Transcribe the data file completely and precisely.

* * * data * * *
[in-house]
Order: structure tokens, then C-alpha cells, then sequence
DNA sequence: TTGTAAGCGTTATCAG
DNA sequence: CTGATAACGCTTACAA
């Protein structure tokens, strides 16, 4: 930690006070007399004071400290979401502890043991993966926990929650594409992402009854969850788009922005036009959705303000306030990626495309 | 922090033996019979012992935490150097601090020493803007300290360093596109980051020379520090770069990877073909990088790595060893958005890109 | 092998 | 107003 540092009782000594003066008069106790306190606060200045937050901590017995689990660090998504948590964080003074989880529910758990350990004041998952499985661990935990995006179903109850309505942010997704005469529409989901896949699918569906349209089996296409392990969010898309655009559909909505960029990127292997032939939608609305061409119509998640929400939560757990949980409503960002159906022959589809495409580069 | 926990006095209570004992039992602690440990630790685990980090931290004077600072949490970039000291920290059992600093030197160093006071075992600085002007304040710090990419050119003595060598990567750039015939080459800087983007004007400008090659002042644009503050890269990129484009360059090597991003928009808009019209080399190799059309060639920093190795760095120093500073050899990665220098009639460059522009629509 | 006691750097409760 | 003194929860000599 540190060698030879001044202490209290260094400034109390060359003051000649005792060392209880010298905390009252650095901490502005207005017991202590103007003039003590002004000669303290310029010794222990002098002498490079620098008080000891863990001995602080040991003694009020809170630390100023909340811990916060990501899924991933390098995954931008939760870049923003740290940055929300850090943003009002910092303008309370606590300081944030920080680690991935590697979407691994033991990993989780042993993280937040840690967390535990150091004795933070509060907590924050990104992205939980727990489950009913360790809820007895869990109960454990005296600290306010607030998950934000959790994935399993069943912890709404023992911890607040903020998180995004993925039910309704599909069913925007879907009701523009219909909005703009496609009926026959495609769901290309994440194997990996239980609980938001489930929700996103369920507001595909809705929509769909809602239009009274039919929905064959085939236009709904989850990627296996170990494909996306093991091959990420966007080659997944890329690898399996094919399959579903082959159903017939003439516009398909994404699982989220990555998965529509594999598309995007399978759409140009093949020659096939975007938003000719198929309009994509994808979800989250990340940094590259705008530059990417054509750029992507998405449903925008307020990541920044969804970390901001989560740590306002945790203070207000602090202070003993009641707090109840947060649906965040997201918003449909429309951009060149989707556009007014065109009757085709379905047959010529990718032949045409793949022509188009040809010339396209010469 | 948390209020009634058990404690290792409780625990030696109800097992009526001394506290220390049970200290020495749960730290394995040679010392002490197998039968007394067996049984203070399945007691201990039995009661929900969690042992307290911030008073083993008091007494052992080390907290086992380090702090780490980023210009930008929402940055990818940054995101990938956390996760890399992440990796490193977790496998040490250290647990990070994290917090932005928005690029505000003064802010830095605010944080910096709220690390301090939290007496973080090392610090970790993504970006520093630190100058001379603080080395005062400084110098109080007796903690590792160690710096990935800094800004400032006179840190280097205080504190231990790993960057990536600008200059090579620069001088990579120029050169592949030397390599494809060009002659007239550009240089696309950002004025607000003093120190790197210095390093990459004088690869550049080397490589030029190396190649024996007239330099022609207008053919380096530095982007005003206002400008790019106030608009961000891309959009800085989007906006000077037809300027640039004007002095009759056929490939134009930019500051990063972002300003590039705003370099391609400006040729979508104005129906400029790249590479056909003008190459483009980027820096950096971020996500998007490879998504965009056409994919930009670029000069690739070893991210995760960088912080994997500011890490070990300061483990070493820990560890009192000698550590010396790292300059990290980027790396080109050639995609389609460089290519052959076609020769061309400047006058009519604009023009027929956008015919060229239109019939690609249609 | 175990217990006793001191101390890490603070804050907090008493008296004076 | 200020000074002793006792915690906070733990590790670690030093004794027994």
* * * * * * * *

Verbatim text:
[in-house]
Order: structure tokens, then C-alpha cells, then sequence
DNA sequence: TTGTAAGCGTTATCAG
DNA sequence: CTGATAACGCTTACAA
């Protein structure tokens, strides 16, 4: 930690006070007399004071400290979401502890043991993966926990929650594409992402009854969850788009922005036009959705303000306030990626495309 | 922090033996019979012992935490150097601090020493803007300290360093596109980051020379520090770069990877073909990088790595060893958005890109 | 092998 | 107003 540092009782000594003066008069106790306190606060200045937050901590017995689990660090998504948590964080003074989880529910758990350990004041998952499985661990935990995006179903109850309505942010997704005469529409989901896949699918569906349209089996296409392990969010898309655009559909909505960029990127292997032939939608609305061409119509998640929400939560757990949980409503960002159906022959589809495409580069 | 926990006095209570004992039992602690440990630790685990980090931290004077600072949490970039000291920290059992600093030197160093006071075992600085002007304040710090990419050119003595060598990567750039015939080459800087983007004007400008090659002042644009503050890269990129484009360059090597991003928009808009019209080399190799059309060639920093190795760095120093500073050899990665220098009639460059522009629509 | 006691750097409760 | 003194929860000599 540190060698030879001044202490209290260094400034109390060359003051000649005792060392209880010298905390009252650095901490502005207005017991202590103007003039003590002004000669303290310029010794222990002098002498490079620098008080000891863990001995602080040991003694009020809170630390100023909340811990916060990501899924991933390098995954931008939760870049923003740290940055929300850090943003009002910092303008309370606590300081944030920080680690991935590697979407691994033991990993989780042993993280937040840690967390535990150091004795933070509060907590924050990104992205939980727990489950009913360790809820007895869990109960454990005296600290306010607030998950934000959790994935399993069943912890709404023992911890607040903020998180995004993925039910309704599909069913925007879907009701523009219909909005703009496609009926026959495609769901290309994440194997990996239980609980938001489930929700996103369920507001595909809705929509769909809602239009009274039919929905064959085939236009709904989850990627296996170990494909996306093991091959990420966007080659997944890329690898399996094919399959579903082959159903017939003439516009398909994404699982989220990555998965529509594999598309995007399978759409140009093949020659096939975007938003000719198929309009994509994808979800989250990340940094590259705008530059990417054509750029992507998405449903925008307020990541920044969804970390901001989560740590306002945790203070207000602090202070003993009641707090109840947060649906965040997201918003449909429309951009060149989707556009007014065109009757085709379905047959010529990718032949045409793949022509188009040809010339396209010469 | 948390209020009634058990404690290792409780625990030696109800097992009526001394506290220390049970200290020495749960730290394995040679010392002490197998039968007394067996049984203070399945007691201990039995009661929900969690042992307290911030008073083993008091007494052992080390907290086992380090702090780490980023210009930008929402940055990818940054995101990938956390996760890399992440990796490193977790496998040490250290647990990070994290917090932005928005690029505000003064802010830095605010944080910096709220690390301090939290007496973080090392610090970790993504970006520093630190100058001379603080080395005062400084110098109080007796903690590792160690710096990935800094800004400032006179840190280097205080504190231990790993960057990536600008200059090579620069001088990579120029050169592949030397390599494809060009002659007239550009240089696309950002004025607000003093120190790197210095390093990459004088690869550049080397490589030029190396190649024996007239330099022609207008053919380096530095982007005003206002400008790019106030608009961000891309959009800085989007906006000077037809300027640039004007002095009759056929490939134009930019500051990063972002300003590039705003370099391609400006040729979508104005129906400029790249590479056909003008190459483009980027820096950096971020996500998007490879998504965009056409994919930009670029000069690739070893991210995760960088912080994997500011890490070990300061483990070493820990560890009192000698550590010396790292300059990290980027790396080109050639995609389609460089290519052959076609020769061309400047006058009519604009023009027929956008015919060229239109019939690609249609 | 175990217990006793001191101390890490603070804050907090008493008296004076 | 200020000074002793006792915690906070733990590790670690030093004794027994």